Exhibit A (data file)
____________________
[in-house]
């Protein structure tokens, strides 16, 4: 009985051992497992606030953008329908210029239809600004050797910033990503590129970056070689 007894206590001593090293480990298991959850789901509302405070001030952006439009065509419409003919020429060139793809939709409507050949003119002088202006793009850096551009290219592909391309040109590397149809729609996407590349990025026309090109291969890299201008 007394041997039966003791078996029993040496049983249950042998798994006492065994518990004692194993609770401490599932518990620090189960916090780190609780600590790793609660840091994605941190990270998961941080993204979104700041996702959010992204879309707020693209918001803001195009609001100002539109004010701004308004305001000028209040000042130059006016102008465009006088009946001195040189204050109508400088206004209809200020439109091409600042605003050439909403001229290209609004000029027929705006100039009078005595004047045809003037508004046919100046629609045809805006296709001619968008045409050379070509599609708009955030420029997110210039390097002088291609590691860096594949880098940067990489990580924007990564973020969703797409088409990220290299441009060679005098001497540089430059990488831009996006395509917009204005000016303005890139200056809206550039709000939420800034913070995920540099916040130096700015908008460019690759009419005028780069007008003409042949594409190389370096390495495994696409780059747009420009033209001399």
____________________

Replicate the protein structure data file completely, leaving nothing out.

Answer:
[in-house]
């Protein structure tokens, strides 16, 4: 009985051992497992606030953008329908210029239809600004050797910033990503590129970056070689 007894206590001593090293480990298991959850789901509302405070001030952006439009065509419409003919020429060139793809939709409507050949003119002088202006793009850096551009290219592909391309040109590397149809729609996407590349990025026309090109291969890299201008 007394041997039966003791078996029993040496049983249950042998798994006492065994518990004692194993609770401490599932518990620090189960916090780190609780600590790793609660840091994605941190990270998961941080993204979104700041996702959010992204879309707020693209918001803001195009609001100002539109004010701004308004305001000028209040000042130059006016102008465009006088009946001195040189204050109508400088206004209809200020439109091409600042605003050439909403001229290209609004000029027929705006100039009078005595004047045809003037508004046919100046629609045809805006296709001619968008045409050379070509599609708009955030420029997110210039390097002088291609590691860096594949880098940067990489990580924007990564973020969703797409088409990220290299441009060679005098001497540089430059990488831009996006395509917009204005000016303005890139200056809206550039709000939420800034913070995920540099916040130096700015908008460019690759009419005028780069007008003409042949594409190389370096390495495994696409780059747009420009033209001399």